Master Class for String Players With Robert Battey
by Harriet Kaplan
On October 12, 2014, Washington Post music critic and cellist Robert Battey held a master class for a small but attentive group of AMSF members and guests. Bob offered valuable insights into how to play more musically, garnered from both his experience as a student of the great cellists Bernard Greenhouse and Janos Starker and from many years of hearing and playing with some of the gifted artists of our time.
First to perform was Larry Bamford on violin, accompanied by Gerry Edwards on piano, in Fritz Kreisler's sentimental character piece Liebesleid ("Love's Sorrow"). Bob complimented Larry on his tone and free, open vibrato. He addressed his first comments to Gerry, recommending less pedal, less volume, and more waltz flavor in the accompaniment to be achieved by playing less on the second and third beats of each measure and by playing the second beat slightly early (in the style of a Viennese waltz). He then suggested that Larry emphasize the larger four-bar phrases, creating a kind of metrical dissonance with the one-bar emphasis in the piano part.
Bob then delved into various ways to make the violin part more expressive, especially shifting and use of the bow. For example, the first note involves a shift to the second note; on that shift, Bob asked Larry to "transport me to Old Vienna" by beginning the shift earlier and making it slower. This led to a discussion of delayed versus anticipated shifts, the former being on the "old" finger and before the bow change, the latter being on the "new" finger and with the bow change. Varying the types and styles of shifts, and the speed of vibrato, in a repetitive (though lovely) piece like Liebesleid can enhance expressiveness.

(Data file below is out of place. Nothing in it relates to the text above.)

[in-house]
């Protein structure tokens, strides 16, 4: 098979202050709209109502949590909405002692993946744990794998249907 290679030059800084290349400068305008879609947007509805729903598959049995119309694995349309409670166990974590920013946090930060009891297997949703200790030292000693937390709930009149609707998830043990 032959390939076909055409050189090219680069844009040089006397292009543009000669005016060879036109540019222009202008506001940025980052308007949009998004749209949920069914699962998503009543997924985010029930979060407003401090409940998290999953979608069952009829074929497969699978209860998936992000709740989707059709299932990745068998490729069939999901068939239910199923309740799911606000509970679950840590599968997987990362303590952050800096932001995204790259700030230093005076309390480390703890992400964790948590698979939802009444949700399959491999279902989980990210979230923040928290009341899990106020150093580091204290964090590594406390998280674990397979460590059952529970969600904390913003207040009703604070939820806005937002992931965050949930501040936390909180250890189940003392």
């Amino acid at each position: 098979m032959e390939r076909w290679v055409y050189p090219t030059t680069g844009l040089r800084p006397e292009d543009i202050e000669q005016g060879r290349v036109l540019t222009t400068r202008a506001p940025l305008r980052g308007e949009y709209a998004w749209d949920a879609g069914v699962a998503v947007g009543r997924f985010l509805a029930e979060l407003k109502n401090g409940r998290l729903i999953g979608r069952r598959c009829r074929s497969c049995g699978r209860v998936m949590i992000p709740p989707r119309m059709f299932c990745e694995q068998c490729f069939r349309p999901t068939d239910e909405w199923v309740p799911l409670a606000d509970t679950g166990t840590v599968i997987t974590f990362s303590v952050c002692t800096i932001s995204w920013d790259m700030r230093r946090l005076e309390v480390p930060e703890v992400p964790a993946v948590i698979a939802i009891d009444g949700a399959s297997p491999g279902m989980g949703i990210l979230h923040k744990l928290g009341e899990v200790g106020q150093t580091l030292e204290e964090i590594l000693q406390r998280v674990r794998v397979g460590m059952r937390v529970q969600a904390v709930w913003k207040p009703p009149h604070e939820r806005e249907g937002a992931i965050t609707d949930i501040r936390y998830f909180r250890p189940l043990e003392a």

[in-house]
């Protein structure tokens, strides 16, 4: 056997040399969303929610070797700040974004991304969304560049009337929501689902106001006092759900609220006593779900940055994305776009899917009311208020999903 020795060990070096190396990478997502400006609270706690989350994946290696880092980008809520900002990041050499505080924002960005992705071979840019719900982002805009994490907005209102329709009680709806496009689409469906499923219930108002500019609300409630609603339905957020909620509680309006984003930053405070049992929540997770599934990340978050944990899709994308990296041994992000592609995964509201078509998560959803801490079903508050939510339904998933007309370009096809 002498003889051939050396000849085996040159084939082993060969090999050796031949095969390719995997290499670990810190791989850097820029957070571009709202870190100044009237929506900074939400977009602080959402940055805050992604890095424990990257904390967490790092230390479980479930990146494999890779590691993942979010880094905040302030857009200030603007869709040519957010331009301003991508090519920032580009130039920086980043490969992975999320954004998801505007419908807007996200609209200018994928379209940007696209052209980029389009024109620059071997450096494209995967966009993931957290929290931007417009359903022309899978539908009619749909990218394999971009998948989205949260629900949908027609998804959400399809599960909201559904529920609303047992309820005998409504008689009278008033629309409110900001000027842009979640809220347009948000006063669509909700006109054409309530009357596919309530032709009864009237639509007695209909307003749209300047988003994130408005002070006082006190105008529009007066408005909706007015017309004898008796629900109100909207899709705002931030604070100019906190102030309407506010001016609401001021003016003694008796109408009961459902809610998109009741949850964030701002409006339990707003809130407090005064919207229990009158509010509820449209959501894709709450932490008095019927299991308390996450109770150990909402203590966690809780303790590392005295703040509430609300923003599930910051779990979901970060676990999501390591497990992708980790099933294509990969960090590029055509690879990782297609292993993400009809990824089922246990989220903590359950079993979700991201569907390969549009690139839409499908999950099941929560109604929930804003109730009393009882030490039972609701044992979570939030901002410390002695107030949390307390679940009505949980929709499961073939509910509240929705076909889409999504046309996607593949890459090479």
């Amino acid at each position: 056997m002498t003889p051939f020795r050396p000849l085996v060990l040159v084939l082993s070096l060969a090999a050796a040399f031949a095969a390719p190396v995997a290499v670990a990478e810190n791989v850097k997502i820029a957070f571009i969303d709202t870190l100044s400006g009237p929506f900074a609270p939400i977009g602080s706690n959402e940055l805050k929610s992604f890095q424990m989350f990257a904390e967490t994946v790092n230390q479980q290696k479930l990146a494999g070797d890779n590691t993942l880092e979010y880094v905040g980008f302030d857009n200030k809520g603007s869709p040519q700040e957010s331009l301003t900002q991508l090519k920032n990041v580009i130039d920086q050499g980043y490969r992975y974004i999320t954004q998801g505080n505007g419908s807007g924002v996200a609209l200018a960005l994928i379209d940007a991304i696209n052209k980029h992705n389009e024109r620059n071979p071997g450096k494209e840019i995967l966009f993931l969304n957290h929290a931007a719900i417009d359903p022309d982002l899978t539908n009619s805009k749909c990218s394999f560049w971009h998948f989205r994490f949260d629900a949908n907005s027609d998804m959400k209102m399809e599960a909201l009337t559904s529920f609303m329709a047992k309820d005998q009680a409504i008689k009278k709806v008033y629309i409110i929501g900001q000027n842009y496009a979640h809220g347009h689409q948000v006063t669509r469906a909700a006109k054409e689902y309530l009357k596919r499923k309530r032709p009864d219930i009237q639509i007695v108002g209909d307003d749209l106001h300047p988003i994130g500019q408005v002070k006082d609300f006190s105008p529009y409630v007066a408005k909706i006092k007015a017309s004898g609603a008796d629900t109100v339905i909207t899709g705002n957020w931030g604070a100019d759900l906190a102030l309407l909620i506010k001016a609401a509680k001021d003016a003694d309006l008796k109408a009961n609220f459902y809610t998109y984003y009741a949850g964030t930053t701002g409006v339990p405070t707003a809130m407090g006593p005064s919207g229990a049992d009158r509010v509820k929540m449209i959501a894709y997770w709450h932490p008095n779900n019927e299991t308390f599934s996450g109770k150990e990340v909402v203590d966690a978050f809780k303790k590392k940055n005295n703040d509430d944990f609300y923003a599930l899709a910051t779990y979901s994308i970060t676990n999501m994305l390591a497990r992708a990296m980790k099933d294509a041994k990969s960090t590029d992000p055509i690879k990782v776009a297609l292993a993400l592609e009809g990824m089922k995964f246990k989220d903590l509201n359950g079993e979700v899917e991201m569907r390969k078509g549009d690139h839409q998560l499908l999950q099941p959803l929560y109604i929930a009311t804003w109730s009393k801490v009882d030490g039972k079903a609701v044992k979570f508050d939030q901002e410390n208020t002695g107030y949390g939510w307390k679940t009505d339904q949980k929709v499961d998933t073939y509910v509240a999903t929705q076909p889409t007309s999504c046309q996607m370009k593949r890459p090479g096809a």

Another expressive area is use of the bow. Bob talked about the difficulty for string players of achieving consistent rhythmic patterns in different parts of the bow, and recommended that Larry be aware of the different muscles used at the frog and the tip of the bow when playing the same dotted rhythm. He mentioned that the quick up-bow at the tip was a Kreisler trademark.
All of these points Bob described as being the second level of making something come alive after the notes have been learned. They can make the music dance and bring out its drama.
Sarah Aderholt performed the first movement of Haydn's cello concerto in C major accompanied by me on the piano. Bob complimented Sarah on the improvement in her playing since her performance at the last master class. He then went through the piece, highlighting many details that could enhance its performance. He began with the first note in the cello part, which is a four-note chord, asking how she would break the chord given that all four notes cannot sound at the same time. The "right" answer is that the top notes should sound on the beat because that is where the actual melody begins. Bob mentioned the articulation of the opening theme in the cello part, which traditionally has been done with separate bows on the basis of Rostropovich's editing of the concerto but which conflicts with the slurred notation in the orchestra part. He also talked about differences in sound quality between the A and D strings and that perhaps fingerings could be adjusted to take advantage of these qualities.
The rest of the class focused on elements of cello technique, including how one sits while playing the cello, tilting the instrument from side to side to maximize use of the bow (i.e., when playing on the A string, which is the highest string, tilt the cello to the right), using the arm rather than the wrist to initiate short bow strokes, and practicing passages with tricky bowings on open strings.
There was much more that could have been covered, but given the limited time, Bob managed to touch on many issues that will be helpful to the performers as they continue to work on these pieces. Everyone present enjoyed his comments and came away with some useful new information.